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Africa
DRC marks 50 years of independence
Ceremonies across the country celebrate end of Belgium's colonial rule in 1960.
Last Modified: 30 Jun 2010 15:19 GMT
Despite being rich in natural resources, the country remains poor and ravaged by violence [EPA] 

The Democratic Republic of Congo (DRC) has marked 50 years of independence from Belgium with ceremonies across the country.

Joseph Kabila, the president, was joined by several world leaders for a military parade in Kinshasa, the capital, involving 15,000 soldiers and hundreds of tanks and other military vehicles.

Despite being rich in valuable minerals and other commodities, the country remains poor and ravaged by violence.

"As far as we are concerned, the DRC has moved backwards more than forwards," Congolese bishops wrote in a joint statement to mark the anniversary. 

'Moral revolution'

A civil war in DR Congo, beginning around 1998 and ending in 2003, left about three million people dead.

Despite a peace deal, violence, including sexual attacks and the recruitment of child soldiers, remains widespread, particularly in the country's eastern regions. 

Speaking in Kinshasa on Wednesday, Kabila called for a "moral revolution" in the country.

Addressing an audience including Ban Ki-Moon, the UN secretary general, Belgium's King Albert II and more than a dozen African heads of state, Kabila said Congolese should put an end to "attacks on human life and dignity" and in particular the widespread cases of rape.

The president also singled out "tribalism, regionalism, favouritism, irresponsibility, theft, embezzlement of public property and everything else contrary to values".

The UN has said that the DR Congo is experiencing "one of the worst humanitarian crises in the world" with two thirds of its 60 million inhabitants living on less than $1.25 per day.

Largest UN mission

Fighting, often over natural resources, continues in the eastern regions and Congo is the site of the world's largest and most expensive UN peacekeeping mission, with more than 20,000 personnel in the country.

"The Congolese people are trapped in a limbo between an unsatisfactory peace and the threat of further approaching crises"

Amnesty International

The Congolese government has asked for UN forces to withdraw before September 2011.

Investments in the mining sector, including a $9bn deal with China where concessions are traded for schools, hospitals and infrastructure, have brought some basic services to citizens.

But a country that is so rich in potential, containing 30 per cent of the world's cobalt and 10 per cent of its copper, remains desperately poor.

Amnesty International, the UK-based human rights group, said it was "nothing short of hypocritical for Congo to throw nationwide celebrations without acknowledging the appalling state of human rights in the country today".

The events come just days after the funeral of Floribert Chebeya, a high profile human rights activist, whose body was found in his car one day after he was summoned to a meeting with Congolese police.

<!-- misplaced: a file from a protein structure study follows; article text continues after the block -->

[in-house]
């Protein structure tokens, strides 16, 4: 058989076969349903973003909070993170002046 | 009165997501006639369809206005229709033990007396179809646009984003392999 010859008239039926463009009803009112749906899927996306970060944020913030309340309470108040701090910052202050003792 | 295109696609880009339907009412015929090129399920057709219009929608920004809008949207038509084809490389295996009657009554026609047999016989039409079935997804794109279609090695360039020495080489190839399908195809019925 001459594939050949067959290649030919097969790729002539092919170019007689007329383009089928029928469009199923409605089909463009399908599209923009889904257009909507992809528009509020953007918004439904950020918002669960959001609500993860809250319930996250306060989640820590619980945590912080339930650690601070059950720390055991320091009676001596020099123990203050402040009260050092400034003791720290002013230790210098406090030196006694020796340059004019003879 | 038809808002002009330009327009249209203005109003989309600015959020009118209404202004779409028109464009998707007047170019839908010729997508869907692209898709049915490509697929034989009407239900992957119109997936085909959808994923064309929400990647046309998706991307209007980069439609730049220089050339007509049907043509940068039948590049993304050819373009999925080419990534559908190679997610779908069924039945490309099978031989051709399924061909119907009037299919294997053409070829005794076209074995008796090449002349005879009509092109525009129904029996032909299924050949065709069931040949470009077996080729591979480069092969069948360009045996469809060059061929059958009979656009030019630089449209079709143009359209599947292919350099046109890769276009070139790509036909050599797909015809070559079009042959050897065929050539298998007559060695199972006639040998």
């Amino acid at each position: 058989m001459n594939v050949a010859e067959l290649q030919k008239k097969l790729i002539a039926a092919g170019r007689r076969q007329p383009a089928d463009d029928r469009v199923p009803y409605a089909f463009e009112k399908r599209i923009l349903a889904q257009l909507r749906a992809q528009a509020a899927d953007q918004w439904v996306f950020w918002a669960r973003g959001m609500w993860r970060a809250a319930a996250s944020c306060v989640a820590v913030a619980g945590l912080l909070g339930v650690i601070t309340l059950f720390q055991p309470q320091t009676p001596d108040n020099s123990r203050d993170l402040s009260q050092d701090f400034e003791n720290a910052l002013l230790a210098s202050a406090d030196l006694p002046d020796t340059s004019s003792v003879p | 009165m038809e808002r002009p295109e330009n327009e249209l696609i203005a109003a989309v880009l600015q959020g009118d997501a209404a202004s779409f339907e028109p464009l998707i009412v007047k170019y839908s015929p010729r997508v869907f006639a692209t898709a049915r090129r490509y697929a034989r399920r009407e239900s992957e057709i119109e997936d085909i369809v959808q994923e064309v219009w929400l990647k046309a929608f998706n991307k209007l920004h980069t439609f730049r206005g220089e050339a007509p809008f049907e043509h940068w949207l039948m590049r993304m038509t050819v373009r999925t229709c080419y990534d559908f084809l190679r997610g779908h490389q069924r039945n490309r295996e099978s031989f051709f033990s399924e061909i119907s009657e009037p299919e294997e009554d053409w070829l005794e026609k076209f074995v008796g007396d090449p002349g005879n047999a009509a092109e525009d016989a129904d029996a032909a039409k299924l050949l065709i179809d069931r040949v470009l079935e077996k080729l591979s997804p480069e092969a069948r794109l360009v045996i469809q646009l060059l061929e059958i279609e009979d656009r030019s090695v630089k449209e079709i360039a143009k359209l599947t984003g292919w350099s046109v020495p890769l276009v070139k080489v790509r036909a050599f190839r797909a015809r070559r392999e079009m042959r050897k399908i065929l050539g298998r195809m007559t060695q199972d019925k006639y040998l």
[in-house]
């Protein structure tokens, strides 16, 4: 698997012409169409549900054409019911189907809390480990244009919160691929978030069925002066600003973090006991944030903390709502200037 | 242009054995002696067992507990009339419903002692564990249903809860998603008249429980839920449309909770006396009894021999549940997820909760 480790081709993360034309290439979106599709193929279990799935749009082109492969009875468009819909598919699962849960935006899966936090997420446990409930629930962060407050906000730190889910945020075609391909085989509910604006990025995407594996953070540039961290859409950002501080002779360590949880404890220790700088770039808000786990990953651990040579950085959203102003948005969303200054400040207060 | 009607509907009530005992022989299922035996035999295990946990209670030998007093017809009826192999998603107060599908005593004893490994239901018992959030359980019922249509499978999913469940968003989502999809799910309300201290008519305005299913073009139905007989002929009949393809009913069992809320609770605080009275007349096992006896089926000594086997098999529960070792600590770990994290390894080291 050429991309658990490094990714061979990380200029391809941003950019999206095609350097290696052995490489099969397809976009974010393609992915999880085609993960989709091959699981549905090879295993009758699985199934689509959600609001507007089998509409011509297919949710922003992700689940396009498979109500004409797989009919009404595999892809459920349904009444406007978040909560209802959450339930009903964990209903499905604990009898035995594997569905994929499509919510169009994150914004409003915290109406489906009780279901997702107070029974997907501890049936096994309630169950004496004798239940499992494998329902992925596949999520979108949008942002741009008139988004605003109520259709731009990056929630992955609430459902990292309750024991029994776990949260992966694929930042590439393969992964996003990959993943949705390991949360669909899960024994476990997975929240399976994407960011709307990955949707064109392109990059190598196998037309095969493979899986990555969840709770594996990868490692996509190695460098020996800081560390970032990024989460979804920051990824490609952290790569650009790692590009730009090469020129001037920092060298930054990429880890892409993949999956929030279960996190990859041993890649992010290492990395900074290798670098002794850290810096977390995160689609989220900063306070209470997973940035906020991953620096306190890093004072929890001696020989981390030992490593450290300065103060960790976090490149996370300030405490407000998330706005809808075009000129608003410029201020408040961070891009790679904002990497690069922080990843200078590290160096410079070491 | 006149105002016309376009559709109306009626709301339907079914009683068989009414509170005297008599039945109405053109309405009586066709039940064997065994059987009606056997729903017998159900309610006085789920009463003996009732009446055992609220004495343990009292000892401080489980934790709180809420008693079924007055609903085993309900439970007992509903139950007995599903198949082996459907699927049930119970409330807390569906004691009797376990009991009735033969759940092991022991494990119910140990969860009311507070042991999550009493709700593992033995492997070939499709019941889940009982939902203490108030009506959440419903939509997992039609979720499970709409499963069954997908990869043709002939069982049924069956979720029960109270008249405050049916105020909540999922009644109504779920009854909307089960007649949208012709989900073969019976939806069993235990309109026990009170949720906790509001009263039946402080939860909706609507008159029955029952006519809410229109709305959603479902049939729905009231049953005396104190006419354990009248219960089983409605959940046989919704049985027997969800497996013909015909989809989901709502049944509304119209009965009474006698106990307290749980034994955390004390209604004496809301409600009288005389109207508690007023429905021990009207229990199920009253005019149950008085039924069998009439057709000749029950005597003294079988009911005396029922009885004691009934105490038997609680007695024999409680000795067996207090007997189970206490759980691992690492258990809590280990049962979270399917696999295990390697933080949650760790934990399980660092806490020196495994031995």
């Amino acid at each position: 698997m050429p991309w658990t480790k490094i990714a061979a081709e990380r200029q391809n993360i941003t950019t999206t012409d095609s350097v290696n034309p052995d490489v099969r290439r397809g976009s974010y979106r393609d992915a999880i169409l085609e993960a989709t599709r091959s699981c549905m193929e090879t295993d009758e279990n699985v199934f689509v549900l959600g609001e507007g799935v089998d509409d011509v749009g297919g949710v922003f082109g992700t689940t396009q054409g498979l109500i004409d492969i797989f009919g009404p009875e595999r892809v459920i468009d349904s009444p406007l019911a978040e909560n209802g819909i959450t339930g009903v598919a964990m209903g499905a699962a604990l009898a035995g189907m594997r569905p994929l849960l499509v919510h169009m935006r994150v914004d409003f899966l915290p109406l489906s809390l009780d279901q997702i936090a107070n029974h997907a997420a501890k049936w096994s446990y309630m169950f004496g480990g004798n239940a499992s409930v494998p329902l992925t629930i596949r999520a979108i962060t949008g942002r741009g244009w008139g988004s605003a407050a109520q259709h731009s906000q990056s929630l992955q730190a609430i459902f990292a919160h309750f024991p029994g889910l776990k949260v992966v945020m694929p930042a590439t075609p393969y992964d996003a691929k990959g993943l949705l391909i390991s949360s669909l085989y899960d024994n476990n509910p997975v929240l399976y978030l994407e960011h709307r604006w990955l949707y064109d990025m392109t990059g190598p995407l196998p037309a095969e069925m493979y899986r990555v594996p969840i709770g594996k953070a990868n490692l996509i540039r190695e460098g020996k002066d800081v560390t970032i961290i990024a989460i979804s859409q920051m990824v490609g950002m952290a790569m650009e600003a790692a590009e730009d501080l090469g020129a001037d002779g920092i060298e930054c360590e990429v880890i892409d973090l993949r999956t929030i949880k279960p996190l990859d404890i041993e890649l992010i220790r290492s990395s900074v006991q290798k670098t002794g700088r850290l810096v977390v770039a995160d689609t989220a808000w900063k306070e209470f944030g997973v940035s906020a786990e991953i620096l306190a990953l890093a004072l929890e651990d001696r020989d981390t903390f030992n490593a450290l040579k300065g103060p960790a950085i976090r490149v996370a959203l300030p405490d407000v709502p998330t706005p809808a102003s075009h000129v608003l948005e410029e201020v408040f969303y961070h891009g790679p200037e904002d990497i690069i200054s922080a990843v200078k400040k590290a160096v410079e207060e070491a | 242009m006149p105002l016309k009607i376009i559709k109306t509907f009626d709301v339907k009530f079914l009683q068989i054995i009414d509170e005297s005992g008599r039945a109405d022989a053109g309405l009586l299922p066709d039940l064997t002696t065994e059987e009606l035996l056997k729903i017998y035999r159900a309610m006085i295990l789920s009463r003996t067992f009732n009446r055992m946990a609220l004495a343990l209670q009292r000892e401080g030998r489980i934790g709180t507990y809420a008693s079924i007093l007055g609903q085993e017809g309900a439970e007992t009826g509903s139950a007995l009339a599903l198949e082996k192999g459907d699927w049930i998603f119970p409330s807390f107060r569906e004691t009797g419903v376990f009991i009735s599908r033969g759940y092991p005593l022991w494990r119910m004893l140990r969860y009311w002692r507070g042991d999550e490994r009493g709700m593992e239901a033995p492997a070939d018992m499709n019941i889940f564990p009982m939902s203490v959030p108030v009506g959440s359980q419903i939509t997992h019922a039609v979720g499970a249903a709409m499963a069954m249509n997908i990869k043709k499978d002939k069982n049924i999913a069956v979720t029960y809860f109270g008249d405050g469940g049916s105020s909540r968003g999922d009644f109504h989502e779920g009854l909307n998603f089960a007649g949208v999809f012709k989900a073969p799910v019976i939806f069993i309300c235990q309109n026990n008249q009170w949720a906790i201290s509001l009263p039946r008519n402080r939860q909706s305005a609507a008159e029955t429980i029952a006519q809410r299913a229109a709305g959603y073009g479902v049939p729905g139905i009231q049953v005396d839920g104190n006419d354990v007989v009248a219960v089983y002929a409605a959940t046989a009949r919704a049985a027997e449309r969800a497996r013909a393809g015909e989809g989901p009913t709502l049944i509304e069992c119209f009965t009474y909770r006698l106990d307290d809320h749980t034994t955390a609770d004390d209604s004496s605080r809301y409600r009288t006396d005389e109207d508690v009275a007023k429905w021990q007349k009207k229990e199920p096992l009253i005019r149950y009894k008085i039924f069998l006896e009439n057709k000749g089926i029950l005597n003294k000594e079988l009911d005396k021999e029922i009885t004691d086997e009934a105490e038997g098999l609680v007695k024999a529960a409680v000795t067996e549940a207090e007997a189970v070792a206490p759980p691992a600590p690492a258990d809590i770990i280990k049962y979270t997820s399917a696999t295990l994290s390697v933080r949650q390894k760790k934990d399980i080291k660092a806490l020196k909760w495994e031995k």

"The Congolese people are trapped in a limbo between an unsatisfactory peace and the threat of further approaching crises," an Amnesty International spokesperson said in a statement.

Colonial history

The country was "created" in 1885 by King Leopold II of Belgium, who recruited the explorer Henry Morton Stanley to make a secret expedition to carve a state out of the heart of Africa.

The so-called Congo Free State was unique among colonies in that it became the private property of the Belgian king, who brutally exploited the area's resources.

After an estimated four million people were butchered in Leopold's quest to exploit the country's rubber through a system of plantation agriculture, the king relinquished the territory to the Belgian government in 1908, who renamed it the Belgian Congo.

"Leopold II was a true visionary for his time, a hero," Louis Michel, a Belgian who headed the EU's development commission, said in a magazine interview this week that elicited widespread disgust in DR Congo and beyond.

After widespread rioting in 1959, and anti-colonial struggles that were sweeping Africa, the Belgians allowed elections for independence to go ahead in May 1960.

On the eve of independence, Congo had only three African managers in its civil service and 30 university graduates.

Authoritarian regime

Patrice Lumumba won the country's first elections to become prime minister in 1960, but his strong speeches and nationalist aspirations worried many Western policy makers.

He was deposed in a coup ten weeks after taking office and was later imprisoned and murdered in circumstances suggesting the influence of the governments of the United States and Belgium.

His death left a void for Mobutu Sese Seko, who was supported by the West, to take power.

Mobutu's authoritarian rule lasted for 32 years until 1997, when an alliance of rebel groups overthrew him and Laurent Kabila, the father of Congo's current president, took power.

The country was plunged into civil war and Burundi, Rwanda, Uganda, Zimbabwe, Namibia and Angola all sent troops into the Congo to plunder its mineral wealth.   

Elections were held in 2006 that brought Joseph Kabila to power.

Despite its poverty, the Canadian government has been lobbying the World Bank and IMF not to forgive any of DR Congo's debt until the country ends a legal dispute with First Quantum, a Canadian mining company with lucrative Congolese concessions.  

Source:
Agencies
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